After moving to New York City, Ahuja enjoyed 20 years of investment banking, sales, and trading in the Wall Street area of lower Manhattan. At the pinnacle of his career, he became the global head of mortgages at Deutsche Bank.

During this time, Ahuja reacquainted himself with a woman he had known since childhood in Mumbai. They were both doing summer training at Citibank in Mumbai while studying at their respective universities.

“I saw her come down to my floor, and I was like, ‘Wow!’” he says. “That was the beginning of the end. I was determined to marry this girl.” They married and had three children.

“ I married my best friend,” he says.

Ahuja’s recent return to India led him to join the board of directors at Solitaire Valley, a real estate development company. He is enthusiastically developing projects with his determined, dogged style.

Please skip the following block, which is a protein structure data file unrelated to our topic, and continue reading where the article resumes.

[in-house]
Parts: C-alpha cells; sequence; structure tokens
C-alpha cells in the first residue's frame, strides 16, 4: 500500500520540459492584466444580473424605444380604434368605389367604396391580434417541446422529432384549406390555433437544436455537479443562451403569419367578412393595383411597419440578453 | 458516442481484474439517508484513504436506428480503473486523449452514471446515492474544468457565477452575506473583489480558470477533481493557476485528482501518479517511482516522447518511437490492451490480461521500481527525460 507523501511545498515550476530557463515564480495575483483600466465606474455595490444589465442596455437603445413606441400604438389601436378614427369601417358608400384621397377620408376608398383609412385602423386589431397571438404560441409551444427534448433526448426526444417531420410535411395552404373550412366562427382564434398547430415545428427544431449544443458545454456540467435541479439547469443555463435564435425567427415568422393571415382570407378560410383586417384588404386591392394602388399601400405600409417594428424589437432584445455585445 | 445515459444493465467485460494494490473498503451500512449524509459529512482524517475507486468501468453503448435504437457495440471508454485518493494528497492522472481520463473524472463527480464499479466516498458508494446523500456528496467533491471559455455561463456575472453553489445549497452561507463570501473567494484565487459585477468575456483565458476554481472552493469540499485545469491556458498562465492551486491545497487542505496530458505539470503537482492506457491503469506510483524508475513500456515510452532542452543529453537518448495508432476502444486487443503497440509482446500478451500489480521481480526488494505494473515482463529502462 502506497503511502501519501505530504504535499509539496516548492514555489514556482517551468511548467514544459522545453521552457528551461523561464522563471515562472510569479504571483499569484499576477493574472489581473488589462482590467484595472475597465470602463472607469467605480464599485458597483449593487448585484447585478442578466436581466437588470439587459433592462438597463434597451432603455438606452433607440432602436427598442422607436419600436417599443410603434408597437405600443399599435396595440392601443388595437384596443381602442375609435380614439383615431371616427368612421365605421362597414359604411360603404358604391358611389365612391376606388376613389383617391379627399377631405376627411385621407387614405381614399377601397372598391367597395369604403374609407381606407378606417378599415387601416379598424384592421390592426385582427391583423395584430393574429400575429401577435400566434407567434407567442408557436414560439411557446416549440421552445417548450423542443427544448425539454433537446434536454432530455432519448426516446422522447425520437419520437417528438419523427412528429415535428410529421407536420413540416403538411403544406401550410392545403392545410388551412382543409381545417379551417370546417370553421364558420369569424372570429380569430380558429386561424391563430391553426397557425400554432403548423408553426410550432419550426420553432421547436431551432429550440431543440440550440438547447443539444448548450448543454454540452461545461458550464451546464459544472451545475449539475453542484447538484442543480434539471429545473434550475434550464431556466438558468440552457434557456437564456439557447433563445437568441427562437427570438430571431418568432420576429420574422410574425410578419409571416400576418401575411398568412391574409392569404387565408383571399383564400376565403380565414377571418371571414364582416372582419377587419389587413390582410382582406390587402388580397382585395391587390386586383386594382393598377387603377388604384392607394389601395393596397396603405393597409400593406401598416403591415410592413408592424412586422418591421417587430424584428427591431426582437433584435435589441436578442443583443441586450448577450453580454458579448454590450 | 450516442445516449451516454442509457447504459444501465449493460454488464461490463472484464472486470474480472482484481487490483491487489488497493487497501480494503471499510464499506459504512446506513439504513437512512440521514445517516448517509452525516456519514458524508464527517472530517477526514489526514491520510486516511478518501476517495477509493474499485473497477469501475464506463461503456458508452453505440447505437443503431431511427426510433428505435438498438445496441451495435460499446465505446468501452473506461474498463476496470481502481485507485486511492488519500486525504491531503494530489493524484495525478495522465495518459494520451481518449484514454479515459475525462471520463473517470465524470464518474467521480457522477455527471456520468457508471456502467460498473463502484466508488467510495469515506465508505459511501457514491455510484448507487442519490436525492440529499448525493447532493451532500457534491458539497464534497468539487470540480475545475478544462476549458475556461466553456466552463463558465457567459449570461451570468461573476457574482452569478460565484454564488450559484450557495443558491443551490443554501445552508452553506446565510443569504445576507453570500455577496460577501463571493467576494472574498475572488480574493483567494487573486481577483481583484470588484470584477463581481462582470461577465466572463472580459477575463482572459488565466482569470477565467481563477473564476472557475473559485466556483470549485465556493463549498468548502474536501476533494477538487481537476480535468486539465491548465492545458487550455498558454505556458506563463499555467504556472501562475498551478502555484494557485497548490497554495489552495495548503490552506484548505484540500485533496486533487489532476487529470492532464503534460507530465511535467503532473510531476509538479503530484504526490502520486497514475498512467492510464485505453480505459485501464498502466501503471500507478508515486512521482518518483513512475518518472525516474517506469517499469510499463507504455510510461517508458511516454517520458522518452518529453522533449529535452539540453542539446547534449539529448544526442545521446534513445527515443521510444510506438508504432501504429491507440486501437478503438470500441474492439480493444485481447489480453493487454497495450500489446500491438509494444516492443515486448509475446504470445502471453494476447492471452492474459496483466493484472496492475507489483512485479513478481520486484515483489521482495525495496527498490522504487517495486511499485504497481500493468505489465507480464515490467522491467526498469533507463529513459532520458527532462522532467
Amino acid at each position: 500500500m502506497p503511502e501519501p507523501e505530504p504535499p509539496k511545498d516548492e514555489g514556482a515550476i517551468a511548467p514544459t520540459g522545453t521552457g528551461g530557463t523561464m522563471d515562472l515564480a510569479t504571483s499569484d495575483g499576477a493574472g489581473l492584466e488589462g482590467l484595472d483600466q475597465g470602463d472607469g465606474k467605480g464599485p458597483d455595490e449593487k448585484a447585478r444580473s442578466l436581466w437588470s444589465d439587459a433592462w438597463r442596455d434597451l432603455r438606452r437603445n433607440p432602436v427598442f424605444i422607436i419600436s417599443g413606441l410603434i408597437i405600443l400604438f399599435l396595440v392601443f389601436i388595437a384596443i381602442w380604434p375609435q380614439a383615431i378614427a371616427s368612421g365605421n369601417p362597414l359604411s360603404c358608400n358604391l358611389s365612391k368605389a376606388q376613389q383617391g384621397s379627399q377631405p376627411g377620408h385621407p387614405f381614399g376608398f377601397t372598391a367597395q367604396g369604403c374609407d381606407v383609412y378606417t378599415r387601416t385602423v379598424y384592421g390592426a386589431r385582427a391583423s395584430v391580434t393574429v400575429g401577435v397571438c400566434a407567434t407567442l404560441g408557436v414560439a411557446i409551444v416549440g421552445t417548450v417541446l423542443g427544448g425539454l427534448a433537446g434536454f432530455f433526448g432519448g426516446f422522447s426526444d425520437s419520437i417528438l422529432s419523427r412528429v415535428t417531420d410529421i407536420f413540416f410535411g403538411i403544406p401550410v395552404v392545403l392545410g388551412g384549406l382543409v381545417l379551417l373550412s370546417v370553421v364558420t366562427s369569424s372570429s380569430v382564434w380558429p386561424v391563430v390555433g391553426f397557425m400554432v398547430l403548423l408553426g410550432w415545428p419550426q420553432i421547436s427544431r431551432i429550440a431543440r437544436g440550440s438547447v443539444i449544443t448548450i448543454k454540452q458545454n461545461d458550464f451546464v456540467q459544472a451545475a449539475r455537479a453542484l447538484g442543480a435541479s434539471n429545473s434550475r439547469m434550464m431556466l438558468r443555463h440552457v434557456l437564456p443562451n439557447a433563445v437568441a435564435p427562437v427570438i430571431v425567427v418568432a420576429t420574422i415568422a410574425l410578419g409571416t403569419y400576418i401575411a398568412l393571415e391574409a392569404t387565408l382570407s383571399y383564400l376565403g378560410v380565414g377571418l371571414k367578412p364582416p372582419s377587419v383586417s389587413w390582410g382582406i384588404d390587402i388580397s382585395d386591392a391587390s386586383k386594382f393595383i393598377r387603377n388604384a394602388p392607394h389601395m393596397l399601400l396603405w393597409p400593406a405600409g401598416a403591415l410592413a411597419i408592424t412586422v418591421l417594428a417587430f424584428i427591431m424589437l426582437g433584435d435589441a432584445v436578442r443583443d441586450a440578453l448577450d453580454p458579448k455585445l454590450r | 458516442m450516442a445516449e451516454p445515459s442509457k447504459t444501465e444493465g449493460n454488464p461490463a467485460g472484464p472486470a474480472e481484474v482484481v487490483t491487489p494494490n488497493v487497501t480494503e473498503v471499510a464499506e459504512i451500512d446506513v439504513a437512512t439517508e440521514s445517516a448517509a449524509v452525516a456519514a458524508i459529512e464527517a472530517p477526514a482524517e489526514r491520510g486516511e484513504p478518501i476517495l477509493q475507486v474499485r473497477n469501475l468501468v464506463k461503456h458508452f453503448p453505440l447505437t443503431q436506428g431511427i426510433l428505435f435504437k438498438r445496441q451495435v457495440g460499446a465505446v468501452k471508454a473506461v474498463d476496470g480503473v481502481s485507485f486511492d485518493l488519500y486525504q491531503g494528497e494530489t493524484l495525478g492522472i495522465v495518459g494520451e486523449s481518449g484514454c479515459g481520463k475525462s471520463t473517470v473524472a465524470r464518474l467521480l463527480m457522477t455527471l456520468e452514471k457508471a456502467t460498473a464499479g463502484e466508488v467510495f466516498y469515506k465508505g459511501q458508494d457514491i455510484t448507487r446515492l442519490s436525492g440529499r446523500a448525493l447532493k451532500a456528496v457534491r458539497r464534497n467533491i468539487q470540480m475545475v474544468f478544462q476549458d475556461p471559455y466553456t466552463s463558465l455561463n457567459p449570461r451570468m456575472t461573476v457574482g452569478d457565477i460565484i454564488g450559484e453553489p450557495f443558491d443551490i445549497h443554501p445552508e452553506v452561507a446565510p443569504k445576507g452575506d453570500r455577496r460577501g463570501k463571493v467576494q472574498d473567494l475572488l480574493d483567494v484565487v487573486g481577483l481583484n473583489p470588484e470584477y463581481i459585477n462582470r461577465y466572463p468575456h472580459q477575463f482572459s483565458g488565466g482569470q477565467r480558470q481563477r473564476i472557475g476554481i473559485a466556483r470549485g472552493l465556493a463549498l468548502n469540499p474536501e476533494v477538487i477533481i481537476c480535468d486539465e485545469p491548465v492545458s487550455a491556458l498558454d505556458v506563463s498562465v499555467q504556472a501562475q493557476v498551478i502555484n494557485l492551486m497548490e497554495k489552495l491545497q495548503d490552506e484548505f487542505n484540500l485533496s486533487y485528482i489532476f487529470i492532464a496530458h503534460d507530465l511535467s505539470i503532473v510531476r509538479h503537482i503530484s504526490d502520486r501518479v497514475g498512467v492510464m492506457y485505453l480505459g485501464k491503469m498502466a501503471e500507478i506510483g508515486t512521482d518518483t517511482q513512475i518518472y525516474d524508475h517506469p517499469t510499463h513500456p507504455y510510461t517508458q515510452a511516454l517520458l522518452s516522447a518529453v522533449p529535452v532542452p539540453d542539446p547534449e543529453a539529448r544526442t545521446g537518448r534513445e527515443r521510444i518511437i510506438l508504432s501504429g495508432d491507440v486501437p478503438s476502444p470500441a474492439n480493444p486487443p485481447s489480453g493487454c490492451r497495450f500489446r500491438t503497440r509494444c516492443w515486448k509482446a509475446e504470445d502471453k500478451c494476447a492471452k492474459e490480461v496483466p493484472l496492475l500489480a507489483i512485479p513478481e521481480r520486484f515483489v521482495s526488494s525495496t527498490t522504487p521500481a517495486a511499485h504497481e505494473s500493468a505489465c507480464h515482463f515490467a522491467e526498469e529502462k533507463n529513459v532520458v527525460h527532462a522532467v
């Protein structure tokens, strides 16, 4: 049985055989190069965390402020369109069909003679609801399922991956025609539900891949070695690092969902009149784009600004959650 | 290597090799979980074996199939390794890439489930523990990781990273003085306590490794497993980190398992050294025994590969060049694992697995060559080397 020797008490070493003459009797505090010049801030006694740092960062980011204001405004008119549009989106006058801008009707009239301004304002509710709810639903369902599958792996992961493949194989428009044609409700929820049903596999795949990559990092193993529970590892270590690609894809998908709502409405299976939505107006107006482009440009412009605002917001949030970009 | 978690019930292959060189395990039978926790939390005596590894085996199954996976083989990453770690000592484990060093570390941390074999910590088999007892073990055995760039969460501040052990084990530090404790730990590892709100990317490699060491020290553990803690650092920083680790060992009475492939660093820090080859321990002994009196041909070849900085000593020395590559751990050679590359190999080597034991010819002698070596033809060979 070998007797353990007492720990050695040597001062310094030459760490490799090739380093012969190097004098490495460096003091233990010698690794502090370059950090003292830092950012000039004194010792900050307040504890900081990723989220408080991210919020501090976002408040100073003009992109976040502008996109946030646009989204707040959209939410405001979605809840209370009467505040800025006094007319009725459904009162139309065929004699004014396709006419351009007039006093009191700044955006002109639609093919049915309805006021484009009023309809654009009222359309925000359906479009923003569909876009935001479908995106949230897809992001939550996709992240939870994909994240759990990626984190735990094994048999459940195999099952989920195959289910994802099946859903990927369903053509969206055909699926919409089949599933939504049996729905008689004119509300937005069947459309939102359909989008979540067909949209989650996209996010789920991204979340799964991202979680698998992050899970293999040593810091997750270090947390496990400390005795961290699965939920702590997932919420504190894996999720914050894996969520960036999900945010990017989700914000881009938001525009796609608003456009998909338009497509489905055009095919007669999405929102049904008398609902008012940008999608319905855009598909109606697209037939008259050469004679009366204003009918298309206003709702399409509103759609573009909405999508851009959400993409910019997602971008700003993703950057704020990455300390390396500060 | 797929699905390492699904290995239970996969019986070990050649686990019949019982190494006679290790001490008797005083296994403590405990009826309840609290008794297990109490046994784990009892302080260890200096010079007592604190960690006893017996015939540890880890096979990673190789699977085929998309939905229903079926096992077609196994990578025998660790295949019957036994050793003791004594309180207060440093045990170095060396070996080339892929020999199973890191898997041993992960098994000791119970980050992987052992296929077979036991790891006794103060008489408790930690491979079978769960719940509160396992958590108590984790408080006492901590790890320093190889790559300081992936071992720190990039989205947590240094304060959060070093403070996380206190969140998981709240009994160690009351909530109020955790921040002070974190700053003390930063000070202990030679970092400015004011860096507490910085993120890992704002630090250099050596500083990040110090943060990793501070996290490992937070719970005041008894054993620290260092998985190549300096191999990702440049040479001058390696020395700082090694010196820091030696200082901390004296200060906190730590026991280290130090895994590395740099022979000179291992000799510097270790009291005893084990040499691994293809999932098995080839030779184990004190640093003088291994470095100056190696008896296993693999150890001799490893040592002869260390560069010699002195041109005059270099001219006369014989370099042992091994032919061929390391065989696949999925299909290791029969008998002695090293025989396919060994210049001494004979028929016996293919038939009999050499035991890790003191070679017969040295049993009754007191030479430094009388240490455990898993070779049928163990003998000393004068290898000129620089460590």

Ahuja chose Uttar Pradesh, the most populated state in India, as the base for his real estate development company, Solitaire Valley. Ahuja’s first development is a new concept for India: An integrated township on 210 acres in Prayagraj, Uttar Pradesh. Like his company, the township development is also named Solitaire Valley.

The government of Uttar Pradesh has worked to make township developments easier to launch. It is also aiding developers of townships by attracting investments in their projects.

Ahuja’s development company Solitaire Valley also plans to build a wellness center in Prayagraj and several hotels in Ayodhya.

The Solitaire Valley Development Blends Community and Amenities

Anilesh Ahuja and a team of talented engineers and architects designed a detailed master plan as the foundation for the integrated township of Solitaire Valley. A gated community, the township’s design allows 14,000 families to live there and restricts the entry of non-residents.

Solitaire Valley will include an eclectic mix of housing, including luxury flats, four-bedroom villas, and apartments. Single-family dwellings range in size from a 100-square-yard footprint to a 250-square-yard footprint.